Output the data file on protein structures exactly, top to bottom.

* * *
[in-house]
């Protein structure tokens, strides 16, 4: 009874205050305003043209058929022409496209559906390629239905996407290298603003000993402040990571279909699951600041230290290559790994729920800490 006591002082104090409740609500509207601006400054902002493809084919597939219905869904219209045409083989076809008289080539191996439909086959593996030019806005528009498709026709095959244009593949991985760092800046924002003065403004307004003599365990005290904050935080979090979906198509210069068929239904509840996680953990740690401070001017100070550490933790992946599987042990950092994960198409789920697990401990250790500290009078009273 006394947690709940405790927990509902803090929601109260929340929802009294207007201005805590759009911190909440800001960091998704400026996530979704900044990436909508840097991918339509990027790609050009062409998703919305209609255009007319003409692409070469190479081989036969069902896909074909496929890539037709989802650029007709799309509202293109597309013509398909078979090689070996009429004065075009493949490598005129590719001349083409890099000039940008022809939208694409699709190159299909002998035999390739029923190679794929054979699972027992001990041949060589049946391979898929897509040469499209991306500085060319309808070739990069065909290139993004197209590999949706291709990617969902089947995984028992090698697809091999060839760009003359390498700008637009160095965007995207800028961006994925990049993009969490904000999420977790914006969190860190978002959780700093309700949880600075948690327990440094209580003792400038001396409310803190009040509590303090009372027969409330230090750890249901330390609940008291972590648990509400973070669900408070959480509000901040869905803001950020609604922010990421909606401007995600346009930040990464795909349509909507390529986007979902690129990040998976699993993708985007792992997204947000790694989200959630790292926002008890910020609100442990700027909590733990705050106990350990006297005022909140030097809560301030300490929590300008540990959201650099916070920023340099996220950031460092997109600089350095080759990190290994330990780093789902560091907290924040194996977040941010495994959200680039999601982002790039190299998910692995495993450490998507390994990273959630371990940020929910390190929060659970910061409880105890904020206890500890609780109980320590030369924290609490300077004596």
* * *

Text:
[in-house]
């Protein structure tokens, strides 16, 4: 009874205050305003043209058929022409496209559906390629239905996407290298603003000993402040990571279909699951600041230290290559790994729920800490 006591002082104090409740609500509207601006400054902002493809084919597939219905869904219209045409083989076809008289080539191996439909086959593996030019806005528009498709026709095959244009593949991985760092800046924002003065403004307004003599365990005290904050935080979090979906198509210069068929239904509840996680953990740690401070001017100070550490933790992946599987042990950092994960198409789920697990401990250790500290009078009273 006394947690709940405790927990509902803090929601109260929340929802009294207007201005805590759009911190909440800001960091998704400026996530979704900044990436909508840097991918339509990027790609050009062409998703919305209609255009007319003409692409070469190479081989036969069902896909074909496929890539037709989802650029007709799309509202293109597309013509398909078979090689070996009429004065075009493949490598005129590719001349083409890099000039940008022809939208694409699709190159299909002998035999390739029923190679794929054979699972027992001990041949060589049946391979898929897509040469499209991306500085060319309808070739990069065909290139993004197209590999949706291709990617969902089947995984028992090698697809091999060839760009003359390498700008637009160095965007995207800028961006994925990049993009969490904000999420977790914006969190860190978002959780700093309700949880600075948690327990440094209580003792400038001396409310803190009040509590303090009372027969409330230090750890249901330390609940008291972590648990509400973070669900408070959480509000901040869905803001950020609604922010990421909606401007995600346009930040990464795909349509909507390529986007979902690129990040998976699993993708985007792992997204947000790694989200959630790292926002008890910020609100442990700027909590733990705050106990350990006297005022909140030097809560301030300490929590300008540990959201650099916070920023340099996220950031460092997109600089350095080759990190290994330990780093789902560091907290924040194996977040941010495994959200680039999601982002790039190299998910692995495993450490998507390994990273959630371990940020929910390190929060659970910061409880105890904020206890500890609780109980320590030369924290609490300077004596």